Like a hand-crafted German clock signals time, so Mrs. Hokema pauses at noon for a half sandwich and cup of tea. The bread is closest to her beloved German bread back home and the tea is boiling hot. After lunch, it’s time again to organize, clean or find that all-important appliance part. Today she works side by side with her three sons who each have their own work to do. There are appliance parts to order and customers to help. If you visit Hokema’s store, now located on Bechelli Lane, listen carefully for you might hear the sound of a family at work –“Mom, line one. Mom, line one.” Perhaps the call is a person in need of a refrigerator part, or maybe it’s Mr. Hokema asking to speak with his sweetheart.

A young Hermann Hokema.

Hermann Hokema, after dozens of years of faithful work, has laid down his tools and retired. Hermann and Gerda Hokema are Oma and Opa to seven grandchildren, the oldest being 22.

Meanwhile, Gerda Hokema is keeping up the family tradition of working side by side with the ones she loves.

Karen Cranfill enjoyed working for the Hokema family and getting to know them for 10 years. She sewed whimsical quilts, taught classes and partook of Mrs. Hokema’s splendid baked treats. Today she enjoys making up lyrics for songs, writing a joyful children’s book, and spending fun time with her six children and nine (soon 10) grandchildren. In April she will be going on a Missions Trip to Paris, France, to let the Parisians know they are loved from above.

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8 Responses

  1. Avatar Ginny says:

    Wonderful history story of a fine family, and even a caring business in Redding. Bought my sewing machine there, and stop in frequently for other items.

  2. Avatar Canda says:

    Hi Karen,

    You did a beautiful job of honoring the Hokema family. I love that store for so many reasons. I've taken sewing classes from Christie, embroidery machine/computer classes from Hardy, my vacuum and three sewing machines get regular check-ups, and Jodi is always there to help me with sewing challenges. I miss seeing you there, and wish you all the best in your new venture.

  3. I remember many years ago when I'd bought an old upright mixer with a frayed cord at a yard sale, and I brought it in to Mr. Hokema to install a new cord.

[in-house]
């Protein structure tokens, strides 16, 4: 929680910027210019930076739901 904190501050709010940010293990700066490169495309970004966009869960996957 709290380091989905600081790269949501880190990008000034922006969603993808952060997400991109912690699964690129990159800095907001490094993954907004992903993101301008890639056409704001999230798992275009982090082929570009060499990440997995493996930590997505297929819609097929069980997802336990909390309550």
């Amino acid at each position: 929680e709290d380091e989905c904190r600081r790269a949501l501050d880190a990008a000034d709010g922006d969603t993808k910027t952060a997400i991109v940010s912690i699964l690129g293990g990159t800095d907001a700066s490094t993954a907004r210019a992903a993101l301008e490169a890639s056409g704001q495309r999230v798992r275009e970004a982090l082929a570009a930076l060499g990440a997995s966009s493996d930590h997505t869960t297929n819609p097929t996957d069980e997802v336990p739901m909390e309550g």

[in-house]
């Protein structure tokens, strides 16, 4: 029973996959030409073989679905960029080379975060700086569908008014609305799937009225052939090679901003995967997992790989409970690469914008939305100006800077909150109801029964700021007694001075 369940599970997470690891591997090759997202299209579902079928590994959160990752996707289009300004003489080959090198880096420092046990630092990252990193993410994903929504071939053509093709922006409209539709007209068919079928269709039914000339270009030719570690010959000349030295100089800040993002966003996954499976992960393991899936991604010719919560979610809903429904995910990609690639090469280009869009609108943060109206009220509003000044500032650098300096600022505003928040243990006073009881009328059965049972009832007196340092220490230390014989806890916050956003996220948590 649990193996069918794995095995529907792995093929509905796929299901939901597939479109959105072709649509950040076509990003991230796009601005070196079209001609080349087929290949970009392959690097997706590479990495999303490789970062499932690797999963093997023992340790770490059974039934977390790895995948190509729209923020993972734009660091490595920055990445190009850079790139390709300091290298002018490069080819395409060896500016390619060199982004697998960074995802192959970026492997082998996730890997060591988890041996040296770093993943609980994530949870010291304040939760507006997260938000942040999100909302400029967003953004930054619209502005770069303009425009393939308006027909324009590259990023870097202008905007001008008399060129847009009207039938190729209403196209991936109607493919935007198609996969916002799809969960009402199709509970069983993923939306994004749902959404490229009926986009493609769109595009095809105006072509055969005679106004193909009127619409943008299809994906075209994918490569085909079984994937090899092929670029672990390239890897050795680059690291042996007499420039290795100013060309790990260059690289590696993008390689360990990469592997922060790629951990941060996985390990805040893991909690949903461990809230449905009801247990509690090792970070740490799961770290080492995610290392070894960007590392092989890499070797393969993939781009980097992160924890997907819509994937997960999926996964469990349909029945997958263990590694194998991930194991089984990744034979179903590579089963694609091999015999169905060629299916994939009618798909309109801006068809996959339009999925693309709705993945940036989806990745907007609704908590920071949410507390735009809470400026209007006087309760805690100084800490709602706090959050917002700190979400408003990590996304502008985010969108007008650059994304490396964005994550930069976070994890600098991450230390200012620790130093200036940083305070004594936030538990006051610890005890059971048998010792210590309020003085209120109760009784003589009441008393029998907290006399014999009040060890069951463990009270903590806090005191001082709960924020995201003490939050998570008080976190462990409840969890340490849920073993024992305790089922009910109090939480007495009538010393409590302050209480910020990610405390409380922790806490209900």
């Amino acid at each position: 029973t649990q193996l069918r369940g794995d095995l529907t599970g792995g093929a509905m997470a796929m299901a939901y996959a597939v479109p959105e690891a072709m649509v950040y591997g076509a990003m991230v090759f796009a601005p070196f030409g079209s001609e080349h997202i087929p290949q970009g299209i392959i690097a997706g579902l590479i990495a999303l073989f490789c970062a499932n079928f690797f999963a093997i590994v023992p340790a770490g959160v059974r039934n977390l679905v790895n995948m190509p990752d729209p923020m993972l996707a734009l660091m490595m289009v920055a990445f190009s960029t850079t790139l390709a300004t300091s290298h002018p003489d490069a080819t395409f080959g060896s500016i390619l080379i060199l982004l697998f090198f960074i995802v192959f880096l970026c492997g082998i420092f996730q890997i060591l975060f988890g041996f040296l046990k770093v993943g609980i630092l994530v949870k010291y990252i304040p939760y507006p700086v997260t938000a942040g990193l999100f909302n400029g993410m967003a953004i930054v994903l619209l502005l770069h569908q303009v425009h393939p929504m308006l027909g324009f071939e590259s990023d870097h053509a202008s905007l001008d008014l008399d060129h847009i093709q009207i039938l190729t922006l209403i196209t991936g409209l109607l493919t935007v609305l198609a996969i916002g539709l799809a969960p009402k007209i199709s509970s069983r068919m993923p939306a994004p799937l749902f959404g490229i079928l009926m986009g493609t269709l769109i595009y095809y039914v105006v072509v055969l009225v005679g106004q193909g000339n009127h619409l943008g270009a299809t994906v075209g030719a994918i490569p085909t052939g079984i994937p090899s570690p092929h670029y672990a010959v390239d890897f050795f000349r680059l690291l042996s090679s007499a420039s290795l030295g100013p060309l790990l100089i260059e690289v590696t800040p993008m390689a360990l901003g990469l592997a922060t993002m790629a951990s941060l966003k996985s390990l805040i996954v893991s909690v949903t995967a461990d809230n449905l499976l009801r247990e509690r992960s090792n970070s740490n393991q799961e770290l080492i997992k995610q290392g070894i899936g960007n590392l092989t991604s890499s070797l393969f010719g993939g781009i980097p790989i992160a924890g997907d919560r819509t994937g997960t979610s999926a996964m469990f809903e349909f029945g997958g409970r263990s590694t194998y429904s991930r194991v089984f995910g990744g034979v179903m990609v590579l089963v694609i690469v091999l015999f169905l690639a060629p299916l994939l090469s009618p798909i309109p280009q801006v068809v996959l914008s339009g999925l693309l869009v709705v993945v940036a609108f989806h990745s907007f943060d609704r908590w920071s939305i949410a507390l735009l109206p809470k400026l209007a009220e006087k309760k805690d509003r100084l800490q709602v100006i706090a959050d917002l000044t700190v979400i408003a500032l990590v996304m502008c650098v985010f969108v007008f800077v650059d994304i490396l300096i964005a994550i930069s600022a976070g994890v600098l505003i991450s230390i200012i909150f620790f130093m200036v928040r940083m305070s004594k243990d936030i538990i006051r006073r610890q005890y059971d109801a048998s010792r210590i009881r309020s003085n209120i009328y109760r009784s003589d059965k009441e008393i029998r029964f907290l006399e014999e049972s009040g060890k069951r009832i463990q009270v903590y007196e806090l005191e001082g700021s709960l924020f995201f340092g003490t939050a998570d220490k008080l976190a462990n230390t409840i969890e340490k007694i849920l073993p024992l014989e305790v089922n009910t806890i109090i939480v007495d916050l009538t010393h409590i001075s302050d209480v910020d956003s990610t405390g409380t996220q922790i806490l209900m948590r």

When I went to pick it up Mr. Hokema said it was probably a good thing I didn't try to plug it in or I would have gotten quite a shock. He recommended I ditch the mixer and keep the cool old bowl, which is what I did.

    Family-owned and operated businesses are increasingly rare, so I really appreciate places like Hokema's for their solid community connections and customer service. (Full disclosure: Hokema's is an advertiser on

    Thank you, Karen, for sharing this story with us.

  4. As a long-time customer of Hokema's, I enjoyed learning about their history…good story!

  5. Avatar KarenC says:

    We've shopped at Hokema's for 48 years, always buying our vacuum cleaners there. They have repaired all our units, and taken good care of us. They are the true American family…folks who arrived from another country, with a good work ethic, honesty and perseverance. They always gave us great service and courtesy. Thanks for the story.

  6. Avatar Kim says:

    For several years I rented a home from this fine family, they where not only a awesome business orientated family, they are a a true asset to Shasta County.

  7. Avatar pmarshall says:

    I have probably "shopped" at Hokema's for all of that 48 years. They are a great family and a tradition in Redding.

  8. Avatar Jim Thompson says:

    About 15 years ago while living in Redding, the fan in the freezer section of my ancient refrigerator burnt out. I was directed by a neighbor to go to Hokema's on Bechelli Lane. When I approached the counter I met with Gerda and as I lifted the fan assembly up and barely got the words out of my mouth what I wanted or what make/model the fridge was she said "one moment" and shortly appeared with the EXACT replacement without even looking it up in a book. This was repeated when I needed a belt and tensioning wheel for a dryer later in the year. I was impressed as I usually do this with various Porsche/Volkswagen parts in my line of work. Truly remarkable. I always referred people to Hokema's until I moved to Southern California where I am at today.